PADC director calls for state-owned firm’s ‘revitalization’


State-owned Philippine Aerospace Development Corp. (PADC) should be revived instead of abolished, a company director said, given its contributions to the country’s development and security.

“Maybe revitalization is the better alternative rather than abolishing it. Maybe additional support from the national government and better management installed is needed,” PADC Board Director Rene Abad told The Manila Times.

Finance Secretary Carlos Dominguez 3rd last week said that PADC would be dissolved as it had not fulfilled its mandate, declaring in particular that the firm had not designed a single plane during its 45 years of existence.

Abad rejected the charge, claiming that PADC had to date assembled 44 units of the BO-105 helicopter, 67 BN Islander aircrafts, 18 SF 260 TP military trainers, 24 5211 military jet trainer/light attack aircraft, six Lancair ES two-seater light aircraft, two Lancair IV four-seaters and two Canguro Feederliner planes.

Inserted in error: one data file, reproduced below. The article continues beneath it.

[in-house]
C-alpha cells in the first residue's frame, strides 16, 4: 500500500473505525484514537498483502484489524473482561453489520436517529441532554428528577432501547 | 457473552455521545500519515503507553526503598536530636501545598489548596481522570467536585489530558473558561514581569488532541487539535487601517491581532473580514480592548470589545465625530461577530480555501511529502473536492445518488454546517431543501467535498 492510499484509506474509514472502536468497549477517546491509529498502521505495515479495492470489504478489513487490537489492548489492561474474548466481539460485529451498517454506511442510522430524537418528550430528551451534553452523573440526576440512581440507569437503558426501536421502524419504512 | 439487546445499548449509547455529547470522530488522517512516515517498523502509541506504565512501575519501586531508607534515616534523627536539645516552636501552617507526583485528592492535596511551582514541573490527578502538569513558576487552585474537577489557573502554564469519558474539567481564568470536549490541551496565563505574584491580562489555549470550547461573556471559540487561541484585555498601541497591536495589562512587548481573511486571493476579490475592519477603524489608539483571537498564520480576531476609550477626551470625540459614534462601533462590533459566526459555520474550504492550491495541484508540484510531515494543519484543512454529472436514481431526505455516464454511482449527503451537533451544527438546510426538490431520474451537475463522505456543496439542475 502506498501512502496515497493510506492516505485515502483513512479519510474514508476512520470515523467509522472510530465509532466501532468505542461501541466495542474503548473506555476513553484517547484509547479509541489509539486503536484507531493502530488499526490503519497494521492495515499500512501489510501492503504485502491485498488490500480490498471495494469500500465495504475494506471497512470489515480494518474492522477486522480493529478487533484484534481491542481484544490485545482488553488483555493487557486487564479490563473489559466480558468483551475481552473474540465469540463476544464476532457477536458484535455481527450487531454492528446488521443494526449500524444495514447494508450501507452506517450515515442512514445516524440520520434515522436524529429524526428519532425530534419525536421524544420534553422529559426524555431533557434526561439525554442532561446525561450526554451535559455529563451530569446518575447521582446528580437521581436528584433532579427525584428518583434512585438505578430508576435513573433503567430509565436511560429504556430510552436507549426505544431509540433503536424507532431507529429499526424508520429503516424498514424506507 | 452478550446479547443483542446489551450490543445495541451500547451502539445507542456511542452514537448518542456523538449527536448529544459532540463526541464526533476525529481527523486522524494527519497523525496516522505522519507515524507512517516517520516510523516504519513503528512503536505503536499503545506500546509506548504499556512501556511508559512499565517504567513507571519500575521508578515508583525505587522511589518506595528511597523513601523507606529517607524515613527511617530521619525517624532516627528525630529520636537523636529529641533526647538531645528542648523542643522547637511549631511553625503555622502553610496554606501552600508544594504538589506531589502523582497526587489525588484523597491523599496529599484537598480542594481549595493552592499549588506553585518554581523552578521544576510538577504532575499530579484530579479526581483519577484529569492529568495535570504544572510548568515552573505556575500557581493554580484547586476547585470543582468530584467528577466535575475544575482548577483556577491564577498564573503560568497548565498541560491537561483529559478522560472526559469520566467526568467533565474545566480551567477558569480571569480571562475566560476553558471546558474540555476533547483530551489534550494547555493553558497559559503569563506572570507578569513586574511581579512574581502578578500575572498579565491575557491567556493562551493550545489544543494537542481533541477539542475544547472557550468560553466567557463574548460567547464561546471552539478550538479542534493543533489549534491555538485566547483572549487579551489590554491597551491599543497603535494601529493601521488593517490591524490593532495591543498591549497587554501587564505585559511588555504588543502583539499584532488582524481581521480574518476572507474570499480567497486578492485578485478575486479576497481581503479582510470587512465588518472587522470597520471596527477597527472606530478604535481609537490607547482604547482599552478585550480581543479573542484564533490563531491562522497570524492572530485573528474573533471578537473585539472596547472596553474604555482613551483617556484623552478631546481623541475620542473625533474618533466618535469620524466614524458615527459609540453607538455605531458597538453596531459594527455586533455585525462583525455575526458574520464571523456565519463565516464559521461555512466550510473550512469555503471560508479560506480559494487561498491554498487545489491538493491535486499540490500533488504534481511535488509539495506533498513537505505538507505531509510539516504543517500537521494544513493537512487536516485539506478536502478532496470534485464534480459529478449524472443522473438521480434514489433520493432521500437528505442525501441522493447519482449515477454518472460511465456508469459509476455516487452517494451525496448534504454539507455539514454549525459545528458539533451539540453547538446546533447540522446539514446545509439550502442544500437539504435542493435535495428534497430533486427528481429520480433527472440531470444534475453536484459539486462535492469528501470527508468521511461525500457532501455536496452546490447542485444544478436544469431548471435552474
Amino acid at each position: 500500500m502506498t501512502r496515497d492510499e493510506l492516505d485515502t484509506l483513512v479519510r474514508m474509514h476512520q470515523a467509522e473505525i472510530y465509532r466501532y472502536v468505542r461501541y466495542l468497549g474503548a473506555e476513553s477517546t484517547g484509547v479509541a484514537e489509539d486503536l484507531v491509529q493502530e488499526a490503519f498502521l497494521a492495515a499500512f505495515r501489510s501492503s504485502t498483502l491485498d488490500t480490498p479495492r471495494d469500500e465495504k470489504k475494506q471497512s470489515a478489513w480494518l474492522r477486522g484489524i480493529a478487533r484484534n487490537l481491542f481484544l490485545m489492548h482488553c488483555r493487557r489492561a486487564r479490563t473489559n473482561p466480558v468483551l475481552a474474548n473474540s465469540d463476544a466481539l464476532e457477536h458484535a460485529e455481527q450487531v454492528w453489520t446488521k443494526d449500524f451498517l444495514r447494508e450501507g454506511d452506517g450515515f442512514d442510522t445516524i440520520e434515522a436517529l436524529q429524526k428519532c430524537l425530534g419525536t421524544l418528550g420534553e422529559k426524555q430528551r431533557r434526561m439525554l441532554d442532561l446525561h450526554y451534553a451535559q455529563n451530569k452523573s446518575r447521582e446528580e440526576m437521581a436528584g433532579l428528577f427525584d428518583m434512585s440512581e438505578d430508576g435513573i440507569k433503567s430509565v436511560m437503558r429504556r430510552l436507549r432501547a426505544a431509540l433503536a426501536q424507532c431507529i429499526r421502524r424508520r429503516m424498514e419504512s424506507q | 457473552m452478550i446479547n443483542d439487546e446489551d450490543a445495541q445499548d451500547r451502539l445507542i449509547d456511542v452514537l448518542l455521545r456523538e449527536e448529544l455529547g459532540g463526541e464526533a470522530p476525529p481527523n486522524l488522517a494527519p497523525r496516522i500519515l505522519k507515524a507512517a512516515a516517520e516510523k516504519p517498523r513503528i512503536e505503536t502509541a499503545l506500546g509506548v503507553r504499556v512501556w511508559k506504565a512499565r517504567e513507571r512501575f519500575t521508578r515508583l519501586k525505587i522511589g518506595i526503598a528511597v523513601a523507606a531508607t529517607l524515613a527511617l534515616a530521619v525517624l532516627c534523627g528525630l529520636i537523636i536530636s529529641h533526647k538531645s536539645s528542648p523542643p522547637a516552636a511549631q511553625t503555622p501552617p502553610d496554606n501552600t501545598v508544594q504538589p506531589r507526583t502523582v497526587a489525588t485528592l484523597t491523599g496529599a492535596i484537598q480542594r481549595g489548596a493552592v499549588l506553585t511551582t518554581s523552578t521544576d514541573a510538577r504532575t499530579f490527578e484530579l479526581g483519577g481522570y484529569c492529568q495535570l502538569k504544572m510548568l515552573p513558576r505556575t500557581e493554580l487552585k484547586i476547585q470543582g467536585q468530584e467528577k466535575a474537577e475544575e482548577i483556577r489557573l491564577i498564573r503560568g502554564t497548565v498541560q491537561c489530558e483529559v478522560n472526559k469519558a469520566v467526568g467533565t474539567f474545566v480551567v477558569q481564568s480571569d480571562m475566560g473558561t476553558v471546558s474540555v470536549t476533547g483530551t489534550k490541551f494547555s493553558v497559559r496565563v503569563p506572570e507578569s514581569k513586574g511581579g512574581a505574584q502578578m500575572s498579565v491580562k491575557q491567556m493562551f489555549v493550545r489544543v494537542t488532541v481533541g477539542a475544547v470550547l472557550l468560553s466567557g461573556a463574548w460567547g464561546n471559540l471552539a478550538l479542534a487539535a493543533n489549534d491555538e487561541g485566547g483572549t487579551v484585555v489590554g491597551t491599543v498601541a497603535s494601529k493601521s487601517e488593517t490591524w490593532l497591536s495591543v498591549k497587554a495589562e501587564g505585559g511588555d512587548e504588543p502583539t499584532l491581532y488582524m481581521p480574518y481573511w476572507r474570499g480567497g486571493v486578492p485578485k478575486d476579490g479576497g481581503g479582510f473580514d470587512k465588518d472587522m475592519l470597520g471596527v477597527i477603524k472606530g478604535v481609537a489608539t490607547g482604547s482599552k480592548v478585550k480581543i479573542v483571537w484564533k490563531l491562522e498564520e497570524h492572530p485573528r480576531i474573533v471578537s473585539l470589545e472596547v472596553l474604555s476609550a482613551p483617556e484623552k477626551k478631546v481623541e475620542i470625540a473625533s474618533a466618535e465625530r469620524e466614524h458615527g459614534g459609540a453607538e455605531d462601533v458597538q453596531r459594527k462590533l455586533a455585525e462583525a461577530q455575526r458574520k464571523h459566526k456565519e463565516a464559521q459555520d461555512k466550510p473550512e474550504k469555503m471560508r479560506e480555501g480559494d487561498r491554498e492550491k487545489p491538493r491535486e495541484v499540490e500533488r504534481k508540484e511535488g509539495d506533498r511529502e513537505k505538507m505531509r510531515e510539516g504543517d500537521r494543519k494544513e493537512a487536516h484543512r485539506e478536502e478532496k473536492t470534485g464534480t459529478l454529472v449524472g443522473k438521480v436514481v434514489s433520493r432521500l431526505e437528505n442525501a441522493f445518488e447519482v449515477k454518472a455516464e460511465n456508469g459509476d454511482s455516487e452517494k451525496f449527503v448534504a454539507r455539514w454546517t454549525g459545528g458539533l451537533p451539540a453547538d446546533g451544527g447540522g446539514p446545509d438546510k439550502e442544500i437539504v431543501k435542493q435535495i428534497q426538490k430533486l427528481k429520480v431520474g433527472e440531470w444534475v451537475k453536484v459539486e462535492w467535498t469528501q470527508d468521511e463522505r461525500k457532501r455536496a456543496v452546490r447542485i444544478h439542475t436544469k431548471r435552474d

PADC, he added, also developed capabilities for the installation, inspection, repair and overhaul of Textron Lycoming and Continental piston engines, Allison Model 250 Turboshaft engines (now known as the Rolls-Royce M250), various propellers, landing gear, avionics and instruments, and various airframes, among others.

Abad also said that it would be not good to abolish PADC given the threats faced by the country.

“We need to monitor our EEZ (exclusive economic zone). What could be the better way to monitor our EEZ rather than from the air? As of now we don’t have that full monitoring capability,” he said.

“With what is happening in the West Philippine Sea and with the status of our air force, just maintaining the present aircraft inventory of the Philippine Air Force, can be a good opportunity for the company,” he added.

“The PADC has also the task of ‘air-connecting’ the many islands of our country, on the developmental task side, both for transport and tourism.”

PADC was founded, by virtue of Presidential Decree 286 on September 5, 1973, to pursue a development program for the country’s aviation industry.


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